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Former U.S. Ambassador to the United Nations John Bolton is warning that President Obama was wrong to ever publicly draw a red line on involvement in the Syrian civil war and U.S. credibility will be damaged as a result.
Obama stated months ago that the U.S. would not be getting directly involved in the conflict but that would change if the Assad regime resorted to using chemical weapons against the rebels. Intelligence from multiple nations, including the U.S. and Israel, recently concluded that Sarin gas was likely used in some attacks. However, Obama now says the U.S. has to take a closer look at the situation.
Regardless of the specific policy, Bolton told WND drawing a red line and then waffling on it has major repercussions for the U.S.
"I think it's a big problem. I think that's why presidents should be very careful before they set red lines," Bolton said. "Having set the red line, not to follow through on the implicit threat to do something when the Assad regime crosses the red line is a terrible blow to the president's credibility and, even worse, to the United States itself. It's unfortunate, but it fits a pattern for this president, that he speaks in national security matters and he doesn't fully understand the implications of what he says. I'm trying to be charitable and diplomatic here. And then when he crashes into reality, that's when he begins to think through the implications of what he said, rather than thinking first and speaking later."
Bolton believes Obama still has no intention of intervening in Syria and will kill time by asking the United Nations to investigate the claims of chemical weapons deployment.
"As I said (Monday) morning in a Wall Street Journal article, there's about as much chance of the U.N. conducting a thorough investigation as there is of the Israeli National Symphony Orchestra conducting a thorough investigation in Syria. It's not going to happen," Bolton said. "So if the president's trying to cover himself and give a reason why he didn't do anything, certainly throwing it to the United Nations is the perfect way out."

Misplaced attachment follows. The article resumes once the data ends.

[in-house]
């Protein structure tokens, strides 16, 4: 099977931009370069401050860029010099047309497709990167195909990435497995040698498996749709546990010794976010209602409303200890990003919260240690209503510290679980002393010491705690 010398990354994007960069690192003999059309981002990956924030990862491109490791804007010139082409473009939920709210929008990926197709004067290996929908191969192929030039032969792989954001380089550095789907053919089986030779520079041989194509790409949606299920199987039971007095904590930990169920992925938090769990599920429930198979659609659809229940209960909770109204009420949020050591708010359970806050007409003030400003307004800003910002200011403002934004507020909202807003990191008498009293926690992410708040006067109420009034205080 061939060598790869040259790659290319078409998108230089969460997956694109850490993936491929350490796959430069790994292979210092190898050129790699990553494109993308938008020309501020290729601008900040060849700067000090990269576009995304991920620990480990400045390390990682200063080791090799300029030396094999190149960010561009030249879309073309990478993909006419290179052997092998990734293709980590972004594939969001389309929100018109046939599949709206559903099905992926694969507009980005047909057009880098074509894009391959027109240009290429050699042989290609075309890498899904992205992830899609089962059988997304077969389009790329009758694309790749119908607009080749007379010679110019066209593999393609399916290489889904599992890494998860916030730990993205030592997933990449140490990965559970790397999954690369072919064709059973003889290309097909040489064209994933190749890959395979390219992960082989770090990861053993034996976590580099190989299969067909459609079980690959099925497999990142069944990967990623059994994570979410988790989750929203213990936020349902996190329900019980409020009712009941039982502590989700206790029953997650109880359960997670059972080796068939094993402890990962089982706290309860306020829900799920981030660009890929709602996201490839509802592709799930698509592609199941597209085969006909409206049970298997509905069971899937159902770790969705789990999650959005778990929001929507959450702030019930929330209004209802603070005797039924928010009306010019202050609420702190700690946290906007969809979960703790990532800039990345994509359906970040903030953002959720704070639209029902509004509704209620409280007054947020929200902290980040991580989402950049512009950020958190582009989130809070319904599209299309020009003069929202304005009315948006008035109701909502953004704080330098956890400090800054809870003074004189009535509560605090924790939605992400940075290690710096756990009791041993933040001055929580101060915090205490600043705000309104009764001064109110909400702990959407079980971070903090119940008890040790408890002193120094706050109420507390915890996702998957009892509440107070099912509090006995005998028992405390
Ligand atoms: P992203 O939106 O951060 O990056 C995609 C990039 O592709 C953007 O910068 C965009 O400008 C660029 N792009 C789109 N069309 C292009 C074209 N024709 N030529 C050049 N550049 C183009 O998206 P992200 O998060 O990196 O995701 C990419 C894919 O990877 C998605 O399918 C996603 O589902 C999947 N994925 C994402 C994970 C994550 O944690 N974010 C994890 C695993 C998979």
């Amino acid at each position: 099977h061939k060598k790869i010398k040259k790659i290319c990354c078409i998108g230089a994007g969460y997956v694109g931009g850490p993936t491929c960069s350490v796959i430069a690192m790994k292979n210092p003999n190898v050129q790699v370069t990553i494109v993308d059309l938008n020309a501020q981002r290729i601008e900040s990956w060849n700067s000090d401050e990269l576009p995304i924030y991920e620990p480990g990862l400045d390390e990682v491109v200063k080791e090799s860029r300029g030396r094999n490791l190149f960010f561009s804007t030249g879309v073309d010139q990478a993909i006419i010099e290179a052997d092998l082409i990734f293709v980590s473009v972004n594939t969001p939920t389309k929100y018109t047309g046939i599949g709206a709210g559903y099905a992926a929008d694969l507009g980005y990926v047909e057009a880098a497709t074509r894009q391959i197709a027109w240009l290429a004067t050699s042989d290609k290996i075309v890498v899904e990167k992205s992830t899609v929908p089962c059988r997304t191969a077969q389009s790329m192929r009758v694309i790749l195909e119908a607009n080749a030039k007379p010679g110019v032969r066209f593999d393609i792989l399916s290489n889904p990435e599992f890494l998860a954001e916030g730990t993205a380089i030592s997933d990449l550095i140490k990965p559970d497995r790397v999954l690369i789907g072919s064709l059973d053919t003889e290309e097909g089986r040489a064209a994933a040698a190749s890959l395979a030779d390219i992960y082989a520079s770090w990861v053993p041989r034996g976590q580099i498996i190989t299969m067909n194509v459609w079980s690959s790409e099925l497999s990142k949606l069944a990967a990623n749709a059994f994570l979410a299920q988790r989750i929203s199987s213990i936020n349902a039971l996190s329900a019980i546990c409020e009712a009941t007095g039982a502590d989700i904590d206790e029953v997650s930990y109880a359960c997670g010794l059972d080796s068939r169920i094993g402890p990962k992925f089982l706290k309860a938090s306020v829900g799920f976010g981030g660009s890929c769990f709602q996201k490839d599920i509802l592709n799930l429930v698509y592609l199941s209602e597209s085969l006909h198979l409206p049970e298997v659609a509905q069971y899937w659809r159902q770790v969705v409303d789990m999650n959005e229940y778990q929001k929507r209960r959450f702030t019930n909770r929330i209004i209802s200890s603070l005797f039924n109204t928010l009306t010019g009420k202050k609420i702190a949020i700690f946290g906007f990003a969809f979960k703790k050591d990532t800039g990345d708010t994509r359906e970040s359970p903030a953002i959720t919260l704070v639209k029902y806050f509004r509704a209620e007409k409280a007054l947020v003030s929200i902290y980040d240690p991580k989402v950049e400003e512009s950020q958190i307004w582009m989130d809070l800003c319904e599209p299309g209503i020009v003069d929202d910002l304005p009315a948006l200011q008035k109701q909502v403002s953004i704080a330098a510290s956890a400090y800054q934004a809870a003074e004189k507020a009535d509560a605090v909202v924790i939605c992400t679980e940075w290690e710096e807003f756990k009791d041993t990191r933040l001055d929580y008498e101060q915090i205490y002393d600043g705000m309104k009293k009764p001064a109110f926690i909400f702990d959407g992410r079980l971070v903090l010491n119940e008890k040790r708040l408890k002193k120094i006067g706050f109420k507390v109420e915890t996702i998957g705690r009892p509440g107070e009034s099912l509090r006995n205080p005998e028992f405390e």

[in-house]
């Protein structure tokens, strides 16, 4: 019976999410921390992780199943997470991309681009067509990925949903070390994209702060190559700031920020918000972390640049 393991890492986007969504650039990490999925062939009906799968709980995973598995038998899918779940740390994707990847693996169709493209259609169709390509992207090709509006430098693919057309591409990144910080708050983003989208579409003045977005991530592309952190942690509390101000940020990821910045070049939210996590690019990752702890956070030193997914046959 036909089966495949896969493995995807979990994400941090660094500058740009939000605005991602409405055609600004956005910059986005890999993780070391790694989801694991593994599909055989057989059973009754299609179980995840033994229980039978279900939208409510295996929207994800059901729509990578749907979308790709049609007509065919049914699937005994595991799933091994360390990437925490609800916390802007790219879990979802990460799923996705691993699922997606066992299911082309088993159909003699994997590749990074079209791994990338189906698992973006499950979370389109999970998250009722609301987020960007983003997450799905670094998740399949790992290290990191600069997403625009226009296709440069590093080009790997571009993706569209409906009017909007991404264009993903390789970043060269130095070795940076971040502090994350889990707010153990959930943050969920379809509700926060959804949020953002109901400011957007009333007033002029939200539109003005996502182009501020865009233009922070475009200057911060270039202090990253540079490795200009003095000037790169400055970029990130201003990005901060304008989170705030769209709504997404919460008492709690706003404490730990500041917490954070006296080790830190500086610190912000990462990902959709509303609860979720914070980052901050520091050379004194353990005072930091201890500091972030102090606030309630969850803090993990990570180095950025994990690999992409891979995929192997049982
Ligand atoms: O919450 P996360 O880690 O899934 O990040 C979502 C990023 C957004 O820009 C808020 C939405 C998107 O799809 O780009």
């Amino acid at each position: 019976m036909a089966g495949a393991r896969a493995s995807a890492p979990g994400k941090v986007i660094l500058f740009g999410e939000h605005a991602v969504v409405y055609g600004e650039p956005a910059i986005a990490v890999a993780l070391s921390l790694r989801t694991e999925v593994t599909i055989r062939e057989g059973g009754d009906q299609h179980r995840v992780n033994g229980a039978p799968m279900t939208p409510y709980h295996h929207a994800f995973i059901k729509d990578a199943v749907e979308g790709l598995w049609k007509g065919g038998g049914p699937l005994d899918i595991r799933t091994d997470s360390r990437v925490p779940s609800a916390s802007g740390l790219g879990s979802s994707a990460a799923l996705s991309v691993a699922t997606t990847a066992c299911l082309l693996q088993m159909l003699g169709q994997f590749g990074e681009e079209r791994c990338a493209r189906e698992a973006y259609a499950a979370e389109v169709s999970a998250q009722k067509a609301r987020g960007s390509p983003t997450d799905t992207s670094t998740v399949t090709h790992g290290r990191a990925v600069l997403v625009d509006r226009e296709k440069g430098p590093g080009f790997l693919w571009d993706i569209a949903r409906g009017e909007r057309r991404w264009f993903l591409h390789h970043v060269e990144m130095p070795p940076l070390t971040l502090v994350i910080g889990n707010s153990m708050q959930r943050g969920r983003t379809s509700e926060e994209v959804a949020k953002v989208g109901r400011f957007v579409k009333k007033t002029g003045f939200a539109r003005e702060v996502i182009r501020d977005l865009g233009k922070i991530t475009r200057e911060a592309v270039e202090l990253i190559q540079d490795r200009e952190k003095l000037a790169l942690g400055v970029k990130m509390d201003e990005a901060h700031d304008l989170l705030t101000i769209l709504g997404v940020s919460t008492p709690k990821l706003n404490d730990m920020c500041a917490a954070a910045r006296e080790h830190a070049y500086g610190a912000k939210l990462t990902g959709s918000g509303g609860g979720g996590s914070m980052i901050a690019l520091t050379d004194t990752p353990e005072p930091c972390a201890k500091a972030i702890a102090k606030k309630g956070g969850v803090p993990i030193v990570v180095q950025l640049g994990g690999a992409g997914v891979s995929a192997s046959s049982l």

So what is the right policy? Some advocates for military action, like Arizona Sen. John McCain, believe the U.S. has a responsibility to help the rebels, topple Assad and prevent a further humanitarian crisis. Others counter that we are essentially watching a satellite regime of Iran go to war with al-Qaida, the Muslim Brotherhood and other radical components so there's not much downside to watching them destroy each other. Bolton largely subscribes to the latter view, with one major caveat.
"The way you answer a complex question like this is to say, 'What is America's fundamental interest here? What do we have at stake? How are we threatened by this situation?' What we are really threatened by is the chemical weapons getting outside of Syria, falling into the hands of terrorists, whether al-Qaida or others, who would then have the capability to use them worldwide against us, against our citizens, against our friends and allies. Preventing that from happening is a very vital national interest," Bolton said.
A light military footprint would be needed to deal with the weapons threat, he said, but a limited number of special operations forces would be able to handle the job.
Bolton noted that Syria had a chemical and biological weapons program at the time Israel destroyed a nuclear reactor there in 2007. He also noted it's possible that some of Saddam Hussein's weapons ended up in Syria. He said that cannot be verified but, if true, could mean we could be dealing with a much bigger arsenal than first thought.
He is sensitive to the humanitarian crisis spawned by the war in Syria, as more than 70,000 people are now reported dead from the fighting. But Bolton said that should not be enough to put U.S. troops in harm's way.
"To put American service members' lives at risk purely for humanitarian purposes there when nobody else is stepping up to the plate, nobody else is volunteering to do anything about it, I don't think is warranted," he said.
Besides, he said, there's no good outcome to this war.
"There are no white hats. I have nothing good to say about Assad. He is basically a satellite of the ayatollahs in Iran, but unfortunately the opposition, basically from the beginning, has been shot through with terrorists and radical Islamists. I've been waiting for two years for the people who say we should arm or assist the opposition to name the opposition leaders who would adhere to Western values, who would be in favor of representative government, against conducting a bloodbath if they won. I still don't know who those opposition leaders are," Bolton said. "I think it would be a big mistake for the United States or for the West as a whole to give weapons and capabilities to people we don't know and don't have any basis to trust."